The complicated history of zoos: U of T's Dan Bender
The ethics of zoos provoke intense debate, but they’re still the most popular cultural institutions in North America when it comes to annual attendance.
In his new book The Animal Game, U of T Scarborough history professor Dan Bender dives into this irony, exploring the uncomfortable aspects of zoo history while also illustrating their rise as important centres for conserving animals that are quickly disappearing in the wild.
“The history of zoos can be troubling, and the zoos of the past are certainly very different than those of today,” says Bender, who teaches a course on animal history.
“But we need to make sense of why zoos are such important cultural institutions that continue to define our popular understanding of different parts of the world.”
Bender’s book focuses on the period from the 1870s when zoos were first being established to their evolution as places for animal conservation and breeding beginning in the 1970s. It’s a history that coincides with the rise of American imperial power whose elites were competing with their contemporaries in Europe to build the biggest and best cultural institutions. Those elites envisioned zoos as orderly places of education, where the public could go to learn about animals.
“Early zoos were organized in opposition to the little menageries of circuses and the world of P.T. Barnum, but it didn’t work,” says Bender.
“Zoo visitors didn’t follow the signs. They wanted to poke and feed the animals. Zoos were meant to be science labs for study, yet all people wanted to do was ride the animals.”
Bender uses sources including archival documents, artifacts, books, films, memoirs and other materials such as souvenir postcards, maps and magazines to bring the history of zoos to life. But it wasn’t always easy gaining access to zoo archives.
“Some zoos were great. Others outright told me I would never get to see their archives,” he says. “It became a challenge to get into these archives and shed a light on a history many were intent on keeping in the closet.”
The U of T Scarborough library has digitized parts of Marlin Perkins' Zoo Parade Board game
It’s impossible to talk about the history of zoos without looking at the wild animal trade, notes Bender. He recalls Frank Buck, an American icon during his time, but someone who would be judged as appalling by modern standards. Buck was heavily involved in the animal trade and created a celebrity persona around capturing animals in the wild. In reality, notes Bender, he was buying animals from markets in Singapore and shipping them to America.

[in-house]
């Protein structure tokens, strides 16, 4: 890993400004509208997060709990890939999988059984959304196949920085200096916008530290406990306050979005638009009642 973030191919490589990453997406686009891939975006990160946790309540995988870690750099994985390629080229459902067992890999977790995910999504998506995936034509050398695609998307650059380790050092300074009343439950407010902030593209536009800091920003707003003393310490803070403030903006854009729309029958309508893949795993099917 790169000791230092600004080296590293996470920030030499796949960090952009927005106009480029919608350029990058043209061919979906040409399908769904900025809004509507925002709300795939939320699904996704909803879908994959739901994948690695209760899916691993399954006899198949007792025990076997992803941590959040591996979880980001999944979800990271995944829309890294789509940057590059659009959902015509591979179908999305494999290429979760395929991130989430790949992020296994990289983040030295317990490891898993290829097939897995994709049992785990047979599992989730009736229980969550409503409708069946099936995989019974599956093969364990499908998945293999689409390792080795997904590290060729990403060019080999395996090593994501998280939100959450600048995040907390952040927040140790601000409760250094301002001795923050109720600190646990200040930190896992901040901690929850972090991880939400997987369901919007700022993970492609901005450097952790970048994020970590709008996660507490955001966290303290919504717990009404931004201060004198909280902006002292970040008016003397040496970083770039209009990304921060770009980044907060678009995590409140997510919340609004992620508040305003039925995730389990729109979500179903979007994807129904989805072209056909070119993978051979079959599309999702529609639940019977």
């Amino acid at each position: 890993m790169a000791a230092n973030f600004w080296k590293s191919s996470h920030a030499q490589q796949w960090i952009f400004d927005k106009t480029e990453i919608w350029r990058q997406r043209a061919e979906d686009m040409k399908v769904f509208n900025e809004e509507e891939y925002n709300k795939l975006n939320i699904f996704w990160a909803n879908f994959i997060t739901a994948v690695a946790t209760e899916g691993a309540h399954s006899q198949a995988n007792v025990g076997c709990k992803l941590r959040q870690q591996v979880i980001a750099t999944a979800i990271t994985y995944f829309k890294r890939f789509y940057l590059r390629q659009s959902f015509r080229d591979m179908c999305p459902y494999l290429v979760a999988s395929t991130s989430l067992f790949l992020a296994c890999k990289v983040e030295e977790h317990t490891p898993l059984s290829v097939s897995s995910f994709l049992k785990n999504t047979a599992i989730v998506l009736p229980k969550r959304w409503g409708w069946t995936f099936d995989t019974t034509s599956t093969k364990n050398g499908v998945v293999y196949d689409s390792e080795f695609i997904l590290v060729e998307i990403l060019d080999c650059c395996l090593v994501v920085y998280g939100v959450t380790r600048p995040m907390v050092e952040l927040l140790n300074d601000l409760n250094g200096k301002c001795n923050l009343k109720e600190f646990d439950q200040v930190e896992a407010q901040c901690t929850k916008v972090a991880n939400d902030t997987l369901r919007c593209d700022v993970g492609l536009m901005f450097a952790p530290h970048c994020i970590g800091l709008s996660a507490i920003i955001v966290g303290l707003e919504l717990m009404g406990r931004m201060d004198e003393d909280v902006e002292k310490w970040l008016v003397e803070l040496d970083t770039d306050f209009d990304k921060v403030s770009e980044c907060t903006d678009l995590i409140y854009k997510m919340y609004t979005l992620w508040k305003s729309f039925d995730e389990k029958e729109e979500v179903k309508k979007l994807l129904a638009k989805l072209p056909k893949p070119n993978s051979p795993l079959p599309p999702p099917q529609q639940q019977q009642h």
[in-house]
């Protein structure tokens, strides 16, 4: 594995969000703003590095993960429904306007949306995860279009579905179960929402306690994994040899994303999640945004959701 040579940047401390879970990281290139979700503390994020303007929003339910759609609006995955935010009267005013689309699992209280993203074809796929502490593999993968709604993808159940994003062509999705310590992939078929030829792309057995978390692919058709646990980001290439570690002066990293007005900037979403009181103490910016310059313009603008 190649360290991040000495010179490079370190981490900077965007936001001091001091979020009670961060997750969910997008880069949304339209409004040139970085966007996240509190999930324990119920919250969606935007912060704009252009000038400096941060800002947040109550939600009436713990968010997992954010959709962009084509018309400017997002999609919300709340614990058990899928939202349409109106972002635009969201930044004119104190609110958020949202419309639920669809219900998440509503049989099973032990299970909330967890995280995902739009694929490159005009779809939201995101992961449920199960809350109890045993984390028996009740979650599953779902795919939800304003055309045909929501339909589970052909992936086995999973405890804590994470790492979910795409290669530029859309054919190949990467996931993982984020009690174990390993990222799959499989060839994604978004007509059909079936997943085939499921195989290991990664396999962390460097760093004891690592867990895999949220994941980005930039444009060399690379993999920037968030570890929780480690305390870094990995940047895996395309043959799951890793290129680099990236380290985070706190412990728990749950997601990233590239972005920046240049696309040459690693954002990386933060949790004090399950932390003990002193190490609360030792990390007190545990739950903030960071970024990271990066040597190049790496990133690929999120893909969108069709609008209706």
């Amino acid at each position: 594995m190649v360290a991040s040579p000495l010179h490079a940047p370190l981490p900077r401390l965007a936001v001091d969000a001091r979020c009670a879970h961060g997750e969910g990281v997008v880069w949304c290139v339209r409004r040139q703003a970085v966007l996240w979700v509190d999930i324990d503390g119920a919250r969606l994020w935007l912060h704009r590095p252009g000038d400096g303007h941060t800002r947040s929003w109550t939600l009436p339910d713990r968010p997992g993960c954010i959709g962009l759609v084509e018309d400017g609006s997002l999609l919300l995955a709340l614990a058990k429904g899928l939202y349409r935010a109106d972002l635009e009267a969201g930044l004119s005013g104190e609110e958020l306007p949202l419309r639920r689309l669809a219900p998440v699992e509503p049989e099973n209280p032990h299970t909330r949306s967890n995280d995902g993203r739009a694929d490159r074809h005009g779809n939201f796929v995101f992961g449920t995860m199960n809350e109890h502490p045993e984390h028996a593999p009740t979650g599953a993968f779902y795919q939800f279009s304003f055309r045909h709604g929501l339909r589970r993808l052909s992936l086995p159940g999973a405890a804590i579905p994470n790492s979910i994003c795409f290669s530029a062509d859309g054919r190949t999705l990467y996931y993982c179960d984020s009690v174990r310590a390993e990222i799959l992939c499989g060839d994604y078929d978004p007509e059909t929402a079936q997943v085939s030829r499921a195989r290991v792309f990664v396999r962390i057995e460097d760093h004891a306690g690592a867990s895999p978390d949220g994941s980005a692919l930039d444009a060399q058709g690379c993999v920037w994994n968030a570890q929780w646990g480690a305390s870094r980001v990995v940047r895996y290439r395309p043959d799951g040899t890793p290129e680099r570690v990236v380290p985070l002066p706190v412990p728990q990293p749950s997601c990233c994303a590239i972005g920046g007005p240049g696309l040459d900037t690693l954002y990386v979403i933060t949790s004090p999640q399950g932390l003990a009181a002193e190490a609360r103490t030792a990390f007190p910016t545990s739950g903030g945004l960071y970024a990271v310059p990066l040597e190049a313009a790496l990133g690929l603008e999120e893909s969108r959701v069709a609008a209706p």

“As he was doing this he also spun these imagined tales and created this image of animal capturers as brave men.”
Buck’s movies were very popular during the interwar period and heavily influenced western perceptions of jungles as wild, untamed places filled with “savage” people and dangerous animals. They also contained “horrific” animal fights that were staged for the camera.
Many of the artifacts collected for the book have been digitized by the U of T Scarborough library. One of these is the Marlin Perkins' Zoo Parade board game, which involves capturing animals in the wild and shipping them to America. The game has also been programmed to play online and also features interactive photos highlighting important events in zoo history.
Bender notes that during the Cold War period, popular culture turned its attention towards the nuclear family of the 1950s. The wild animal trade was slowly being outlawed, thus zoos began looking more into their breeding programs. This not only maintained their stock of animals, it also attracted visitors eager to see baby monkeys, lions and elephants.
While the debate over the true place of zoos continues – dominated by animal rights advocates on one side and by those committed to the conservation of wild animals on the other – there’s no denying the importance zoos play in shaping popular attitudes towards animals.
Bender points to the popularity of chimpanzee shows of the early 20th century as a prime example. These vaudeville shows with often racist aspects were adopted by zoos and became big money makers. By the 1980s most accredited zoos across the U.S. had all but decided to put an end to them, not because the public didn’t want them, but because zoos no longer wanted to display their animals that way.
“The aim of the book is to shed a light on the uncomfortable aspects of zoo history while also recognizing their enduring place as important cultural institutions,” he says.